Stenosis Happens- Back Exercises to Decrease Back Pain

Spinal stenosis commonly occurs in the low back and neck.  It can effect the spinal column - narrowing the central canal space, possibly effecting the spinal cord - symptoms of pain, cramping, numbness and/or tingling occurring bilaterally (in the back , both buttocks and/or down both legs).  The picture below depicts central canal stenosis.

Spinal stenosis may also effect the foramen at one or multiple spinal segments.  This is where the spinal nerves exit the spinal column.  In foraminal stenosis,  unilateral (on the same side back, buttocks and/or leg) symptoms are seen.  The picture below demonstrates where the foramen of the spine are.

The causes of stenosis are:

1. Being born with a smaller than average spinal canal.

2. Arthritis causing increased bone growth at the spine - including the formation of bone spurs.

3.  History of herniated (slipped discs) - as we age, discs dry out (that is one of the reasons we get shorter as we get older).  These damaged discs dry out more quickly and decrease the space available for spinal cord and spinal nerves.

4.  The ligaments of the spine ( and there are a lot of them) thicken as we age.

This blog will focus on stenosis effecting the low back and exercises which hopefully will guide you and your healthcare provider to improve your fitness and decrease pain.  This blog is not to be used as medical advice but as a framework of ideas to speak to your healthcare provider to see if these ideas are appropriate for your specific medical issues.

Painful symptoms of people with spinal stenosis increase with activities (walking and standing) and exercises which extend the spine (backward bend).  These painful symptoms decrease with flexion of the spine (rounding of the spine or sitting down).  This increase in symptoms with extension of spine is caused because the space inside of the spinal column and/or foramen is decreased.

Thus, when strengthening the back muscles while lying on a mat (tummy time) it is necessary to have a support underneath you.  This allows upward movement of the arms and legs without causing extension of the spine.  You may use pillows, BOSUs , arc barrel or in the picture below, I am using my patented invention the MINIMAX, flipped over so that I am lying on a flat surface (just like lying on a mat) but my bent arms are lower than my spine.  Thus, I am able to lift my arms to the height of my body.  If this amount of lift were to be aggravating, I could decrease the amount of the arm lift.  If there is a concern for development for adjacent segment hypermobility (an issue which can occur post lumbar spine fusion) this option to use the MINIMAX is ideal.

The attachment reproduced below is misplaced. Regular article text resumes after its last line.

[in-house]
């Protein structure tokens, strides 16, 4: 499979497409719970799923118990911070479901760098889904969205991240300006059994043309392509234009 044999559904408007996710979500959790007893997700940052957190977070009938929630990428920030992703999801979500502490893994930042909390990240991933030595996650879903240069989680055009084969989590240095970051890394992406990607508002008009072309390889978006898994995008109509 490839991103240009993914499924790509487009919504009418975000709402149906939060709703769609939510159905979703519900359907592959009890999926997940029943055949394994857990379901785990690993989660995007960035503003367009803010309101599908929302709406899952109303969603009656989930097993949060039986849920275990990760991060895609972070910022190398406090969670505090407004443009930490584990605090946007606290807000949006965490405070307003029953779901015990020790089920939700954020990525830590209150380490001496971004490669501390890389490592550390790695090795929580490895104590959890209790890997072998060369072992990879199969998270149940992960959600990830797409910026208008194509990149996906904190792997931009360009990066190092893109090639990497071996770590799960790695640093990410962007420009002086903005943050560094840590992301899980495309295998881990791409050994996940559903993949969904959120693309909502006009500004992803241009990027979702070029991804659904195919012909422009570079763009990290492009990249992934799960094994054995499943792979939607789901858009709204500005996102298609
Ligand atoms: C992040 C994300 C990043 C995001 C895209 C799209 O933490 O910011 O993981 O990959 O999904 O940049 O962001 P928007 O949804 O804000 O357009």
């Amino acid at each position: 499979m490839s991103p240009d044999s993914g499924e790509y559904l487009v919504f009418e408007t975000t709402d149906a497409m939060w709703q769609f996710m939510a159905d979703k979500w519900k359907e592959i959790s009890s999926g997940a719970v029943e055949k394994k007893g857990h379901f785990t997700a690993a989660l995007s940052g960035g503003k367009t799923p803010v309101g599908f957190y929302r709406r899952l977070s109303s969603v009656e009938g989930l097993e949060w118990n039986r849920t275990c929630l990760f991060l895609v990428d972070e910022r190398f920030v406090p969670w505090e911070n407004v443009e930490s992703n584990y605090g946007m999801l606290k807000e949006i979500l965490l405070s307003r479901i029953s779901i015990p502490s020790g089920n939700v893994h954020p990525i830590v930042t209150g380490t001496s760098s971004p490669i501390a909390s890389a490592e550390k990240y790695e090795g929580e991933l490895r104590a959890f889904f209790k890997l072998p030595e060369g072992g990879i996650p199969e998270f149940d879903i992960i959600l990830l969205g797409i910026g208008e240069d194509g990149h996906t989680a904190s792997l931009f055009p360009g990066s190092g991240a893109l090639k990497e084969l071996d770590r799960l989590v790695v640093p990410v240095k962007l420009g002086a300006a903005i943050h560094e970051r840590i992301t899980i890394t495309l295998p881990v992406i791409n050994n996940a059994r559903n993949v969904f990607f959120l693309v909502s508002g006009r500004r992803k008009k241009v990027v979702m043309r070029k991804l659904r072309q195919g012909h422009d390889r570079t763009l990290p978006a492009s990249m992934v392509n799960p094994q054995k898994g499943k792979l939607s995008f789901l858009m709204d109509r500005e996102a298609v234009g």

Discovering exercises which traction the back can be a way to manage pain by decompressing and opening spine. Please see the pictures below. Once again the MINIMAX is flipped over.  The option with the individual in the blue t-shirt will traction the thoracic spine.  The hips are higher and there is a sense of heaviness in the hands and melting the shoulders to the mat. The other option (man in white T-shirt) directly tractions the low back.  The hips are lower and there is a sense of reach of the arms and shins in opposite directions AND heaviness in hands and shins - the reach and heaviness imparts the sense of traction at low back.  These positions are to be held for 1-5 minutes with slow diaphragmatic breath.

Stretching exercises that focus on rounding the spine (flexion of the spine) are commonly prescribed.  The picture below depicts the Double Knee to Stretch exercise.  The knees are hugged into the chest and a sense of relaxation of the back muscles are encouraged as the spine is held from 10 seconds to 60 seconds.

Sometimes passive stretches can be incredibly beneficial.  In this style of stretch, the position of the body, gravity, time and calm breathing will relax the muscles. As the stretch is held the connective tissues will also lengthen.  Below is an example of this style of stretch.  It is a modified version of Yin Yoga's Caterpillar pose where the rounded end of the MINIMAX is used to support and round the spine over it - opening the spacing between the vertebrae, lengthening the thoracolumbar fascia and low back muscles.

Please watch this video (23 minutes) demonstrating how the MINIMAX may be used to directly stretch the spine to ease tightness and spinal stenosis issues.